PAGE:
By Oliver Spencer –
Aung San Suu Kyi arrived in the UK on Tuesday with a full schedule organised by the British Foreign Office carefully crafted to ensure civil society was kept if not out, at least at the boundaries. We wouldn’t want anyone to say anything that ruins the moment.
Suu Kyi’s invitation to speak in Westminster Hall, the oldest and largest room in Parliament, was an example of what the UK does best: pomp and pagentry.
Invite in hand, we went to take part in something magnificent; a celebration of a great person who stood up for free speech and suffered greatly on behalf of her struggle, losing her husband and contact with her children for decades in the process.
Unfortunately in my excitement, I had forgotten that this was the British establishment at work, and that a shirt with Suu Kyi on it (see image) would be completely unacceptable. How could I consider turning such an event into something political when they were doing their best to turn it into something different?
Unluckily for them, because I’m sure they would have loved to keep me out, I ran around the corner and secured a plain acceptable-to-pompous-parliamentarians shirt and tie – you know, the style that many ex-colonial countries refuse to wear because its the dress of the colonisers. Luckily Burma wasn’t colonised… oh, hang on.
Anyway, now in and with Suu Kyi sat down, we had the surprise pleasure of listening to an excellent speech from John Bercow in which he stated that she was “the first figure other than a Head of State, the first woman from abroad and the first citizen of Asia to [speak here].”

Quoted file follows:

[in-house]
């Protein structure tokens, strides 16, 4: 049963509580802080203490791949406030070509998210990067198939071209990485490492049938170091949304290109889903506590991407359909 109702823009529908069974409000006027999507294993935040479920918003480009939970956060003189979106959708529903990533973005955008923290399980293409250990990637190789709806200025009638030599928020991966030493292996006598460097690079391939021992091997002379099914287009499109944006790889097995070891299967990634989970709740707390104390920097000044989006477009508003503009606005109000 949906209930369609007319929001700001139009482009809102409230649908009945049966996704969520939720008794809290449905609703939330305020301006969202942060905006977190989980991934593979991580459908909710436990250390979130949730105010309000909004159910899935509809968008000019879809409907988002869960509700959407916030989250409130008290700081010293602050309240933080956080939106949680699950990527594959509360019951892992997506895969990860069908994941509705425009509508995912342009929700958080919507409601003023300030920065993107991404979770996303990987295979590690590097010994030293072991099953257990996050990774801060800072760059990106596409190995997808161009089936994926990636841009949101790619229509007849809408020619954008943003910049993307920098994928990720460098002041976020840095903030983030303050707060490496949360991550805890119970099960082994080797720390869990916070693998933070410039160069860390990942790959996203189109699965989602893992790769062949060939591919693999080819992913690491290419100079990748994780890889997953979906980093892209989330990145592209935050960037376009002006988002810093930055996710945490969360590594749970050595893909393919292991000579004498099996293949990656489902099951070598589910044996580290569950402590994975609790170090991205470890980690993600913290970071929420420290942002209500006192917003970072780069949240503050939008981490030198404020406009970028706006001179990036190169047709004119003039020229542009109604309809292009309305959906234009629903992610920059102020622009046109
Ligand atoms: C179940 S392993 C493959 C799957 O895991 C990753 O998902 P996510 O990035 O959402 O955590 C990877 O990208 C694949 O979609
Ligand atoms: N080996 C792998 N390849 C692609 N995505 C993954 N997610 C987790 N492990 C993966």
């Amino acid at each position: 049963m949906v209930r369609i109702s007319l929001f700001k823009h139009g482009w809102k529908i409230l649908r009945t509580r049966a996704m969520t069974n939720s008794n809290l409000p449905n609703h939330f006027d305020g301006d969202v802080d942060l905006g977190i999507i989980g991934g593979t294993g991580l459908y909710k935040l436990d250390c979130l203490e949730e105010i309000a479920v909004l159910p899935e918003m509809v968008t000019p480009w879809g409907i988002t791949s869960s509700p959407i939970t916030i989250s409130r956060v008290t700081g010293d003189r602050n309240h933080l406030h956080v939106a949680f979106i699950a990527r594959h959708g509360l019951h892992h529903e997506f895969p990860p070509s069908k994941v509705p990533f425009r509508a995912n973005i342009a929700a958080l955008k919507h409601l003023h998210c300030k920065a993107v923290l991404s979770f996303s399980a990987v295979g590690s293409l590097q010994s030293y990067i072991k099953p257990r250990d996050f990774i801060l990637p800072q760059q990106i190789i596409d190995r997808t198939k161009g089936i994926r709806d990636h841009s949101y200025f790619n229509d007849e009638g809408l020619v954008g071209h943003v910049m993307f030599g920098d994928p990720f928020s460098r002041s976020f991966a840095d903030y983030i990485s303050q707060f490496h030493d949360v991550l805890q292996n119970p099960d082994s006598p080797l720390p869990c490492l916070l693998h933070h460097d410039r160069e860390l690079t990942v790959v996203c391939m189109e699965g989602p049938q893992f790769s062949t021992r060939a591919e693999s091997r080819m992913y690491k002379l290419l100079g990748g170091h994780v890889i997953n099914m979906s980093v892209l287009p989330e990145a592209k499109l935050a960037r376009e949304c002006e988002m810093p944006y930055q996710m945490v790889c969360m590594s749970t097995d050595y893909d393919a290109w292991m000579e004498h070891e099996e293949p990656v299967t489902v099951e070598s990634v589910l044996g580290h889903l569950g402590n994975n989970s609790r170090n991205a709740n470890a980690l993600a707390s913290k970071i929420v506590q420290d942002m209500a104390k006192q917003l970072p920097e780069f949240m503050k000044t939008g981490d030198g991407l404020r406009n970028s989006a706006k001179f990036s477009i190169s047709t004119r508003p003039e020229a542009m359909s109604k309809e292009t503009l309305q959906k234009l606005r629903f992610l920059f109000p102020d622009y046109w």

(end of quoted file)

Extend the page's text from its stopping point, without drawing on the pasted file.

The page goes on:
Thankfully, he did not mince his words and came our with real repproach to the Burmese government: “I can myself attest, this is a cabal guilty of rape as a weapon of war, extra-judicial killings, compulsory relocation, forced labour, deployment of child soldiers, use of human minesweepers, incarceration of opponents in unspeakable conditions, destruction of villages, obstruction of aid and excruciating torture.”
Suu Kyi’s speech, which you can watch below, was beautiful in it’s peacefulness, grace and even spots of parliamentary humour.
What stood out for me however was that looking around, I saw oodles of celebrities and aged Lords, but almost no activists. When I came out of parliament, worse was the poor Burmese demostrators standing outside in the rain.
The UK parliament did what it does well – it provided Suu Kyi with the praise and value that she deserves. Unfortunately at the same time, it did what it does worst – creates a world of exclusion and elitism.
I just hope that those protesters who stood outside in the pouring rain for three hours will forgive them.
Courtesy Article 19